For more information and tickets, visit http://www.symphonyspace.org/tkbc .

Wednesday, September 10, 7 pm
Jason Segel and Kirsten Miller: Nightmares!
 Tickets: $22 members, non-members $25
Jason Segel (How I Met Your MotherThe Muppets), an actor, writer, and musician, teams up with New York Times bestselling author Kirsten Miller (Kiki Strike) to discuss their hilariously frightening middle-grade novel Nightmares!, the first book in a trilogy about a boy named Charlie and a group of kids who must face their fears to save their town. Ages 8 and up.
Note: The special ticket price includes a copy of Nightmares! (retail priced at $16.99).Ticket holders will get a copy of the book at the door on September 10. Books will not be available for early pickup.

 

Sunday, September 21 at 1 pm
Pseudonymous Bosch: Bad Magic
Tickets: members $12, non-members $15
The mysterious author of the New York Times-bestselling The Name of This Book is Secret goes behind-the-scenes of his new adventure series Bad Magic. The author will be in conversation with Adam Gidwitz (A Tale Dark and Grimm). Ages 9 to 12.

 

Tuesday, September 23 at 6 pm
An Evening with Patricia Polacco
Patricia Polacco, the beloved author and illustrator of Thank You, Mr. Falker, and dozens of other favorite picture books, discusses her life and award-winning works. The author and illustrator of more than 70 books for children, Polacco has won every award imaginable in children’s literature.  Her latest book is Mr. Wayne’s Masterpiece, an inspired-by-true-life story about overcoming the fear of speaking in public. Ages 6 & up.

 

Sunday, October 19 at 1 pm
An Afternoon with Lois Lowry
Tickets: members $12, non-members $15
Reading and conversation with the treasured author of Number the Stars, The Giver, and many other favorite works for kids and teens. Number the Stars, the Newbery Medal-winning novel about the Occupation of Denmark in the Second World War, celebrates its 25th anniversary this year. Ages 9 and up.

 

Sunday, November 16 at 5 pm
A Celebration of E. B. White
All Tickets: $25 (ticket sales benefit First Book).
Stars of Broadway and Hollywood celebrate the work of the beloved writer whose humorous and poignant stories and poetry include Charlotte’s Web and Stuart Little. Special guests include White’s granddaughter Martha White. Jarrett J. Krosoczka (The Lunch Lady series) will host the event, and actor David Hyde Pierce will also read from the stories. First Book, a non-profit organization, connects book publishers to community organizations to provide access to new books for children in need. Ages 7 and up.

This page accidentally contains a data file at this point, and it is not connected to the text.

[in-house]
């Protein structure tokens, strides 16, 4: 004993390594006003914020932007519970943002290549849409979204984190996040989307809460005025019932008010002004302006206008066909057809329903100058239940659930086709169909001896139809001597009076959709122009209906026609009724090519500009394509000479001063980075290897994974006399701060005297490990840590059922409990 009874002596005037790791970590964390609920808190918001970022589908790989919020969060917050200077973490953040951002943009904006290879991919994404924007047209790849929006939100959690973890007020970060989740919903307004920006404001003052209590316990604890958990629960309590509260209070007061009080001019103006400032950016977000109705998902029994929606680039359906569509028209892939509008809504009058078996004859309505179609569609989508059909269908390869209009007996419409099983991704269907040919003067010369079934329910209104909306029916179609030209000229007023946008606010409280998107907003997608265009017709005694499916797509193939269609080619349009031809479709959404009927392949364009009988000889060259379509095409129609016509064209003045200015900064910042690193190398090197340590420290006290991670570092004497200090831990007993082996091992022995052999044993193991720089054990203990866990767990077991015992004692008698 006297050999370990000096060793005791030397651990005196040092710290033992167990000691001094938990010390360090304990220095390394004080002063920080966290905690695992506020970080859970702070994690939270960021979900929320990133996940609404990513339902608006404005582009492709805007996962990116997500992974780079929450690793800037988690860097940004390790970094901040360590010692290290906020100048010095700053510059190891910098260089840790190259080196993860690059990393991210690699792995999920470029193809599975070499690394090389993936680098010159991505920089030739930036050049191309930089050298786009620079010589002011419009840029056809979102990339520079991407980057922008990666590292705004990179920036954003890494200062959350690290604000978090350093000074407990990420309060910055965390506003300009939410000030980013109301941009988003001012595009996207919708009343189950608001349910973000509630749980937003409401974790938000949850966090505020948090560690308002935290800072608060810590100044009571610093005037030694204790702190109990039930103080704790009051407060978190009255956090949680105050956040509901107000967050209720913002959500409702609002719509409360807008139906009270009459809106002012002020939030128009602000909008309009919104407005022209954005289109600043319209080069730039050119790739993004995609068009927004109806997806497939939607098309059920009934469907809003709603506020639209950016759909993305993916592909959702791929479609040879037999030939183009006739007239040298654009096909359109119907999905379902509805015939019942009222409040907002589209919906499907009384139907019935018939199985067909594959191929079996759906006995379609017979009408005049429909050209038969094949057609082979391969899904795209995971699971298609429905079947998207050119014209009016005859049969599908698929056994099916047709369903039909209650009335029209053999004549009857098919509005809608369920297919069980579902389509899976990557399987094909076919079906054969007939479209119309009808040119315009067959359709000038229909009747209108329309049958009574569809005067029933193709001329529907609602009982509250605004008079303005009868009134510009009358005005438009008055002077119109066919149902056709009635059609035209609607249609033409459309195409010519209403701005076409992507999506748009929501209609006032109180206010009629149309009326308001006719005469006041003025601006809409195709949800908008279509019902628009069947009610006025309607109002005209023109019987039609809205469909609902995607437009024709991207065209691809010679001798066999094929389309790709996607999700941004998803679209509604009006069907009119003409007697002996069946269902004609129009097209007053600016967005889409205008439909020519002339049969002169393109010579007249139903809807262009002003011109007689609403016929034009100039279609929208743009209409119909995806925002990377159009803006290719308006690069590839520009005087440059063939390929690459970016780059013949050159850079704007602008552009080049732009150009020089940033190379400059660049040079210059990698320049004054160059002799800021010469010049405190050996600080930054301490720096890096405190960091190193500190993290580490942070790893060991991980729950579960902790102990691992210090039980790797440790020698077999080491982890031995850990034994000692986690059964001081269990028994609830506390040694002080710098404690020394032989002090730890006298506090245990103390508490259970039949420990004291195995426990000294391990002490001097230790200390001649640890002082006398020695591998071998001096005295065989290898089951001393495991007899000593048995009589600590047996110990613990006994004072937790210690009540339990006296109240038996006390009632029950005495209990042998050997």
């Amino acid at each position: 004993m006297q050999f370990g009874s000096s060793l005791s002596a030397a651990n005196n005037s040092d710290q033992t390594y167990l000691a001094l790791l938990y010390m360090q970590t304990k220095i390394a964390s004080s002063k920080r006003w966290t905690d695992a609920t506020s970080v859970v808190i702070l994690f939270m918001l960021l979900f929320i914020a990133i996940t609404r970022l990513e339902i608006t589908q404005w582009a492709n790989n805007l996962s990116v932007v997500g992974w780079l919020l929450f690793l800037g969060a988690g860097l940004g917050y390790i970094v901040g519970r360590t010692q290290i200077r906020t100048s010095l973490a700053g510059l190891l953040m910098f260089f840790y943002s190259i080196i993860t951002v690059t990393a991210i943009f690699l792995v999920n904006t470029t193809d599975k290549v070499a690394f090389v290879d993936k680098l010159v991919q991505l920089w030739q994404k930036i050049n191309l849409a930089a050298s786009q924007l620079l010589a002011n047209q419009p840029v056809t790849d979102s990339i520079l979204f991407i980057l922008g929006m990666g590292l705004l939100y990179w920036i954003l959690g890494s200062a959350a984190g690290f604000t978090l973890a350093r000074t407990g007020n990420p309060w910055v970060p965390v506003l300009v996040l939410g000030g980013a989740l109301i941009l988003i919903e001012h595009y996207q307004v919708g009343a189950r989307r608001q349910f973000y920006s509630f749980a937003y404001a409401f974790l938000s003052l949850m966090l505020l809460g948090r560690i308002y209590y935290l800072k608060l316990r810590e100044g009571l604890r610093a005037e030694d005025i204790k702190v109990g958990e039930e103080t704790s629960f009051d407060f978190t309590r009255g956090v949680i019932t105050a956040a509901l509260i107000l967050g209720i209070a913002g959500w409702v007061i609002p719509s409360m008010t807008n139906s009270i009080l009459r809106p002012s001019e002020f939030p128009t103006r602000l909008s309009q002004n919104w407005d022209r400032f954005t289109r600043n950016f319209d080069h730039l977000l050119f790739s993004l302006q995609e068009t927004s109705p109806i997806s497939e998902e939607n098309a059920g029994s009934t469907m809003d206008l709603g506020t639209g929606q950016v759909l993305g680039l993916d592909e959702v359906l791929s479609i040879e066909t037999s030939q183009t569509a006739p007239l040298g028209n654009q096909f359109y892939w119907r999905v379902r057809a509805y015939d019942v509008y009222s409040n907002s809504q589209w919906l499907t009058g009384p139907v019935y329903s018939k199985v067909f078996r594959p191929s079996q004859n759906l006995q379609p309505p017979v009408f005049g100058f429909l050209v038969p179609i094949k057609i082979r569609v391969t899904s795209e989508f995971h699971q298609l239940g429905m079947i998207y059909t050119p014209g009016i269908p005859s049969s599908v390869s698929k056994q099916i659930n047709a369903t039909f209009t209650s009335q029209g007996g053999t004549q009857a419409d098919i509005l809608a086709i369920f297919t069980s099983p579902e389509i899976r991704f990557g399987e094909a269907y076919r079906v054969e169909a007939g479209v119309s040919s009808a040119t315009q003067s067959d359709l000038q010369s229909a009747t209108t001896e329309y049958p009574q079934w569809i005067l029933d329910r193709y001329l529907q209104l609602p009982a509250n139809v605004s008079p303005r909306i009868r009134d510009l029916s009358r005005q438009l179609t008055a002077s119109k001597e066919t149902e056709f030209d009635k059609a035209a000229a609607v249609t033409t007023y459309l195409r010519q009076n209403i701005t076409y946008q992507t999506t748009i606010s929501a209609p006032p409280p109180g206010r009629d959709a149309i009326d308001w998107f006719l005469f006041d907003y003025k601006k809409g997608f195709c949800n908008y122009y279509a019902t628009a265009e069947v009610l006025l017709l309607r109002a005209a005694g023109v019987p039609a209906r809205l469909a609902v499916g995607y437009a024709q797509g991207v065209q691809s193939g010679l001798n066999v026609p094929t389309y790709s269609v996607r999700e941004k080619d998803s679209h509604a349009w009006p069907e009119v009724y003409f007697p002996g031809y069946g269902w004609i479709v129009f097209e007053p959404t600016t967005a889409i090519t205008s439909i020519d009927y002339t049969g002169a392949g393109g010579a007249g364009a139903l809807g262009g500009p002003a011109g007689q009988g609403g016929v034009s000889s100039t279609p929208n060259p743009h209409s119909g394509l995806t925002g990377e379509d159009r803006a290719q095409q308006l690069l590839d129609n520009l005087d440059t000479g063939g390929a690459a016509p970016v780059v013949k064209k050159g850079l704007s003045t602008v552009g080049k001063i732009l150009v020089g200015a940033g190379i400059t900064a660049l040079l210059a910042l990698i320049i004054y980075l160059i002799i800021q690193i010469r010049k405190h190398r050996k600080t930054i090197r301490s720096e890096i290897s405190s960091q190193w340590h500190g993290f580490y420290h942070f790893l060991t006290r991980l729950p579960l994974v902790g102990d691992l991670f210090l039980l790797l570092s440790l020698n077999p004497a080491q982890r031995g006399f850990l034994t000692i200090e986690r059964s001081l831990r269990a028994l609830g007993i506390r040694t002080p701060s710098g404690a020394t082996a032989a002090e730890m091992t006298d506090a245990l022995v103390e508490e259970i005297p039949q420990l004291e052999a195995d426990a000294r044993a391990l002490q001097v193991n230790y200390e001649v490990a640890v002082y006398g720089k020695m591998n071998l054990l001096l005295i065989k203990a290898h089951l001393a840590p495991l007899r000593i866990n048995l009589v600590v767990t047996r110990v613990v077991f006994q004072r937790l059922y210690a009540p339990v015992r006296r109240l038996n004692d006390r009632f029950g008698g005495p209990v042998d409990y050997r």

Symphony Space is located at 2537 Broadway at 95th Street in Manhattan, New York City.  The box office number is (212) 864-5400.
A note to editors: Symphony Space Literary Department presenters are available for interviews. More detailed information about each group and photos are available upon request. Visit http://www.symphonyspace.org/tkbc for updated information.

 

Media Contacts:
Mary Shimkin, Symphony Space
(212) 864-1414, ext. 224,  mary.shimkin@symphonyspace.org
Beth Blenz-Clucas, Sugar Mountain PR
(503) 293-9498, beth@sugarmountainpr.com

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20. How to Tell Toledo from the Night Sky/Lydia Netzer: Chicago Tribune Review

I want to love every book I read. I crack the spine eager with hope. I struggled, unfortunately, with Lydia Netzer's new novel, a book that has elsewhere earned raves as well as raised eyebrows.

My review of the book is now live in Printers Row Journal. It begins like this, below, and can be read in its entirety here.
If you are a reader intoxicated by the strange, a reader for whom conceits matter more than characters and song, then Lydia Netzer's "How to Tell Toledo From the Night Sky" is the sort of book that may well live up to its billing as a funny valentine. If, on the other hand, you read in search of stories that ultimately transcend ideas, then this second novel by the best-selling author of "Shine Shine Shine" may furrow your brow.